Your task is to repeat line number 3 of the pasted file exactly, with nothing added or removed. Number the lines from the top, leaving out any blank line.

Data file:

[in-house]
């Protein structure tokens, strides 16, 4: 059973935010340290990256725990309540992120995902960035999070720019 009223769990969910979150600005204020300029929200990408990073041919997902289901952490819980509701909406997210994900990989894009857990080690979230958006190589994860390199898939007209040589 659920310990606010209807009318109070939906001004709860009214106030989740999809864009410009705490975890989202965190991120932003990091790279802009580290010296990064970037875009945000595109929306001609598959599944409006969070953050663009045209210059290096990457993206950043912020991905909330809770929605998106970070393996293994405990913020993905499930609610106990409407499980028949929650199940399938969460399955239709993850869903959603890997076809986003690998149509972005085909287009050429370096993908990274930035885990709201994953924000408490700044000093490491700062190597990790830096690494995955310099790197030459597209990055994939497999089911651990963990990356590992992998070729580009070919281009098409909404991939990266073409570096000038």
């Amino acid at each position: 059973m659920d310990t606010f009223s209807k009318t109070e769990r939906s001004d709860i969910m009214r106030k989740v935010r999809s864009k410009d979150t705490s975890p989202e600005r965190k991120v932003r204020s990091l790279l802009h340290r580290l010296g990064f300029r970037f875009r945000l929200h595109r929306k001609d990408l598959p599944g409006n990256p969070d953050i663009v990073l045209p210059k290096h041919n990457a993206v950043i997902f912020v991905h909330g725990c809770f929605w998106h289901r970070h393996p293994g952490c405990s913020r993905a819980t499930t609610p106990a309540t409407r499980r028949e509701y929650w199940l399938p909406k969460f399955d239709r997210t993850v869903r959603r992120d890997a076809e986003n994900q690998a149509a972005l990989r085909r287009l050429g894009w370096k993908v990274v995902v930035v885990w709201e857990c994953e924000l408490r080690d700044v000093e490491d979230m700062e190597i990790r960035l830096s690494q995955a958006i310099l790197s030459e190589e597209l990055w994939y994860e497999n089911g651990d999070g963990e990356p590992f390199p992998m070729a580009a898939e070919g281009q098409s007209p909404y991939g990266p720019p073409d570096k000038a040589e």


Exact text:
């Amino acid at each position: 059973m659920d310990t606010f009223s209807k009318t109070e769990r939906s001004d709860i969910m009214r106030k989740v935010r999809s864009k410009d979150t705490s975890p989202e600005r965190k991120v932003r204020s990091l790279l802009h340290r580290l010296g990064f300029r970037f875009r945000l929200h595109r929306k001609d990408l598959p599944g409006n990256p969070d953050i663009v990073l045209p210059k290096h041919n990457a993206v950043i997902f912020v991905h909330g725990c809770f929605w998106h289901r970070h393996p293994g952490c405990s913020r993905a819980t499930t609610p106990a309540t409407r499980r028949e509701y929650w199940l399938p909406k969460f399955d239709r997210t993850v869903r959603r992120d890997a076809e986003n994900q690998a149509a972005l990989r085909r287009l050429g894009w370096k993908v990274v995902v930035v885990w709201e857990c994953e924000l408490r080690d700044v000093e490491d979230m700062e190597i990790r960035l830096s690494q995955a958006i310099l790197s030459e190589e597209l990055w994939y994860e497999n089911g651990d999070g963990e990356p590992f390199p992998m070729a580009a898939e070919g281009q098409s007209p909404y991939g990266p720019p073409d570096k000038a040589e």